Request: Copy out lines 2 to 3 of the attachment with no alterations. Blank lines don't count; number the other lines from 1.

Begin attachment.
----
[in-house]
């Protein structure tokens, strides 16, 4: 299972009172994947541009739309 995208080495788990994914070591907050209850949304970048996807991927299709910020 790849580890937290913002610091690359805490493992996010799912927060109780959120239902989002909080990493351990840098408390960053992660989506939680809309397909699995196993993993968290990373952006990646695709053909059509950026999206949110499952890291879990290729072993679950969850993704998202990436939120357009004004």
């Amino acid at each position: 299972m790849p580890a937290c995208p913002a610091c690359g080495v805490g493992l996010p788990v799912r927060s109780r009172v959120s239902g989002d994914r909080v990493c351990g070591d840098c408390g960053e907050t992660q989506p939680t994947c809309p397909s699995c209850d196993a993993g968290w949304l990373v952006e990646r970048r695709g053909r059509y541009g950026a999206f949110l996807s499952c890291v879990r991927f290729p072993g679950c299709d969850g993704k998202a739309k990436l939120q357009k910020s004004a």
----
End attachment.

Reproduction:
């Protein structure tokens, strides 16, 4: 299972009172994947541009739309 995208080495788990994914070591907050209850949304970048996807991927299709910020 790849580890937290913002610091690359805490493992996010799912927060109780959120239902989002909080990493351990840098408390960053992660989506939680809309397909699995196993993993968290990373952006990646695709053909059509950026999206949110499952890291879990290729072993679950969850993704998202990436939120357009004004």
């Amino acid at each position: 299972m790849p580890a937290c995208p913002a610091c690359g080495v805490g493992l996010p788990v799912r927060s109780r009172v959120s239902g989002d994914r909080v990493c351990g070591d840098c408390g960053e907050t992660q989506p939680t994947c809309p397909s699995c209850d196993a993993g968290w949304l990373v952006e990646r970048r695709g053909r059509y541009g950026a999206f949110l996807s499952c890291v879990r991927f290729p072993g679950c299709d969850g993704k998202a739309k990436l939120q357009k910020s004004a």